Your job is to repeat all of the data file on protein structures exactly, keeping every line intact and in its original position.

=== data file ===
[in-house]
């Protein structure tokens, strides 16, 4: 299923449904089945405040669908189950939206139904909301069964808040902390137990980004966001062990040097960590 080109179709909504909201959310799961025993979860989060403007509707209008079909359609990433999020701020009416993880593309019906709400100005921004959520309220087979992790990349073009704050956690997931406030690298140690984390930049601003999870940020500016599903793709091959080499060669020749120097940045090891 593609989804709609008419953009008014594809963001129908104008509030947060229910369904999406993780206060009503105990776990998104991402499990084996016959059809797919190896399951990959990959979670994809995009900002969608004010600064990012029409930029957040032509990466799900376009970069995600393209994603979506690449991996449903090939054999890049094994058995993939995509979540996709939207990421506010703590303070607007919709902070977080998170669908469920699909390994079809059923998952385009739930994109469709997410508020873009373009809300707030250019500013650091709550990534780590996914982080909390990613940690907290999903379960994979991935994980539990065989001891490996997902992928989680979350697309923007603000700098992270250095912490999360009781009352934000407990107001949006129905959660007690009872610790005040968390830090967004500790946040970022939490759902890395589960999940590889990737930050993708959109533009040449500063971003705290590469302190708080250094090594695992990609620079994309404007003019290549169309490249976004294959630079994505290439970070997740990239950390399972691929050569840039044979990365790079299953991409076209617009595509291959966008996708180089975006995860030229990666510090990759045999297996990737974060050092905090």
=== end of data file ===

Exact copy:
[in-house]
């Protein structure tokens, strides 16, 4: 299923449904089945405040669908189950939206139904909301069964808040902390137990980004966001062990040097960590 080109179709909504909201959310799961025993979860989060403007509707209008079909359609990433999020701020009416993880593309019906709400100005921004959520309220087979992790990349073009704050956690997931406030690298140690984390930049601003999870940020500016599903793709091959080499060669020749120097940045090891 593609989804709609008419953009008014594809963001129908104008509030947060229910369904999406993780206060009503105990776990998104991402499990084996016959059809797919190896399951990959990959979670994809995009900002969608004010600064990012029409930029957040032509990466799900376009970069995600393209994603979506690449991996449903090939054999890049094994058995993939995509979540996709939207990421506010703590303070607007919709902070977080998170669908469920699909390994079809059923998952385009739930994109469709997410508020873009373009809300707030250019500013650091709550990534780590996914982080909390990613940690907290999903379960994979991935994980539990065989001891490996997902992928989680979350697309923007603000700098992270250095912490999360009781009352934000407990107001949006129905959660007690009872610790005040968390830090967004500790946040970022939490759902890395589960999940590889990737930050993708959109533009040449500063971003705290590469302190708080250094090594695992990609620079994309404007003019290549169309490249976004294959630079994505290439970070997740990239950390399972691929050569840039044979990365790079299953991409076209617009595509291959966008996708180089975006995860030229990666510090990759045999297996990737974060050092905090």